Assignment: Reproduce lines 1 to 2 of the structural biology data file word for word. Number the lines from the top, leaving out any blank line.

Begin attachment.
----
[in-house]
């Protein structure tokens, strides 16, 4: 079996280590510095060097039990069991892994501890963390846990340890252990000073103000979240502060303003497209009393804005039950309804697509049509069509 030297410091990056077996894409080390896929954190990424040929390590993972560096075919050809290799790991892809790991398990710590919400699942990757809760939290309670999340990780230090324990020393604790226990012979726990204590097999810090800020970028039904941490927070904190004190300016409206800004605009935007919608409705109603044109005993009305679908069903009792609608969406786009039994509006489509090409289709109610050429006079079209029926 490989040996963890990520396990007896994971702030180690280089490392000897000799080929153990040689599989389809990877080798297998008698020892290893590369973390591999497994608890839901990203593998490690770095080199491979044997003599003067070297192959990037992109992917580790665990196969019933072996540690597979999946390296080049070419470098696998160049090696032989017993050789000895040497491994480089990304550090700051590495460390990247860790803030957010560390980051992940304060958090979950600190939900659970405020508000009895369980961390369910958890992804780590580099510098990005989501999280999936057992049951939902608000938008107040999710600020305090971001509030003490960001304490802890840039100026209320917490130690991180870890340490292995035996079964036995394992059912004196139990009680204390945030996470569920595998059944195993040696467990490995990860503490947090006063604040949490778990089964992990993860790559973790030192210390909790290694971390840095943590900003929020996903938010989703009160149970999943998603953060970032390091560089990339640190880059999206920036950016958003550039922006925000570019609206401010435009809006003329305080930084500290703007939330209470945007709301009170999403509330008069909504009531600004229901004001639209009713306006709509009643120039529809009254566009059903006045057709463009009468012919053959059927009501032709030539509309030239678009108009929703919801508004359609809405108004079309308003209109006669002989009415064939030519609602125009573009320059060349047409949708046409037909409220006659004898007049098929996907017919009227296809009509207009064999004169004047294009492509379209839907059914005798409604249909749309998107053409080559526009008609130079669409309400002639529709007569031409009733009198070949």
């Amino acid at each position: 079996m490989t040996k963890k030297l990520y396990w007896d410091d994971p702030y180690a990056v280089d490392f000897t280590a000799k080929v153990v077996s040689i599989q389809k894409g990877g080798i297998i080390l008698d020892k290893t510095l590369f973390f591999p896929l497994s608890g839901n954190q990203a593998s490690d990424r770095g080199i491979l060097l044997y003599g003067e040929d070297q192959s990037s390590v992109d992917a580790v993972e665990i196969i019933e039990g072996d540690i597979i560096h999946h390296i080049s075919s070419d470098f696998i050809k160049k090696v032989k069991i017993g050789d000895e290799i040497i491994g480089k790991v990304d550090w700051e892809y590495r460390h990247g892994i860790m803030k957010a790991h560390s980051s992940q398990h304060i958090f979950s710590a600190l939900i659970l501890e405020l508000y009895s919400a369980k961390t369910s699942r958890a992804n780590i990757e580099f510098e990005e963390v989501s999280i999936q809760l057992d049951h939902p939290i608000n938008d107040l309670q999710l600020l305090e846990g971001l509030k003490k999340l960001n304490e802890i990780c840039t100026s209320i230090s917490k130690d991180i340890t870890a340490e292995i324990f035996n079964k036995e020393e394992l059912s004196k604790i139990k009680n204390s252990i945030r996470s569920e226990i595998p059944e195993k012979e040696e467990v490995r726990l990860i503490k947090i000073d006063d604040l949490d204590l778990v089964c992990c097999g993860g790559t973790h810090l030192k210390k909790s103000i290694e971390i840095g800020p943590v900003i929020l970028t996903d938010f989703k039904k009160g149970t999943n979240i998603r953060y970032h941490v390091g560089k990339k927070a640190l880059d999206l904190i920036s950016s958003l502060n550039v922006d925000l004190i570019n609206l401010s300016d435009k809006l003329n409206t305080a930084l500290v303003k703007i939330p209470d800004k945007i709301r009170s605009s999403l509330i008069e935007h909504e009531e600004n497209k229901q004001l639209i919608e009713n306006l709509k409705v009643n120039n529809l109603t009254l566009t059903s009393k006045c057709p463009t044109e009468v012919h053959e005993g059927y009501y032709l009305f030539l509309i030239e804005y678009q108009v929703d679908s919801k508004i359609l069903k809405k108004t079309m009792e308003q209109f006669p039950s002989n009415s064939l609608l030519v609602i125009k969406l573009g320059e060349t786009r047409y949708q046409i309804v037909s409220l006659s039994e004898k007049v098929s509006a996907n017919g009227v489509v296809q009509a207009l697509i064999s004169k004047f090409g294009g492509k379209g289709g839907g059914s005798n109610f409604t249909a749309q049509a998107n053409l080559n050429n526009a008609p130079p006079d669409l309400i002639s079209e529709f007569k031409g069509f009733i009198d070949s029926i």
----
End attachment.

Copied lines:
[in-house]
């Protein structure tokens, strides 16, 4: 079996280590510095060097039990069991892994501890963390846990340890252990000073103000979240502060303003497209009393804005039950309804697509049509069509 030297410091990056077996894409080390896929954190990424040929390590993972560096075919050809290799790991892809790991398990710590919400699942990757809760939290309670999340990780230090324990020393604790226990012979726990204590097999810090800020970028039904941490927070904190004190300016409206800004605009935007919608409705109603044109005993009305679908069903009792609608969406786009039994509006489509090409289709109610050429006079079209029926 490989040996963890990520396990007896994971702030180690280089490392000897000799080929153990040689599989389809990877080798297998008698020892290893590369973390591999497994608890839901990203593998490690770095080199491979044997003599003067070297192959990037992109992917580790665990196969019933072996540690597979999946390296080049070419470098696998160049090696032989017993050789000895040497491994480089990304550090700051590495460390990247860790803030957010560390980051992940304060958090979950600190939900659970405020508000009895369980961390369910958890992804780590580099510098990005989501999280999936057992049951939902608000938008107040999710600020305090971001509030003490960001304490802890840039100026209320917490130690991180870890340490292995035996079964036995394992059912004196139990009680204390945030996470569920595998059944195993040696467990490995990860503490947090006063604040949490778990089964992990993860790559973790030192210390909790290694971390840095943590900003929020996903938010989703009160149970999943998603953060970032390091560089990339640190880059999206920036950016958003550039922006925000570019609206401010435009809006003329305080930084500290703007939330209470945007709301009170999403509330008069909504009531600004229901004001639209009713306006709509009643120039529809009254566009059903006045057709463009009468012919053959059927009501032709030539509309030239678009108009929703919801508004359609809405108004079309308003209109006669002989009415064939030519609602125009573009320059060349047409949708046409037909409220006659004898007049098929996907017919009227296809009509207009064999004169004047294009492509379209839907059914005798409604249909749309998107053409080559526009008609130079669409309400002639529709007569031409009733009198070949």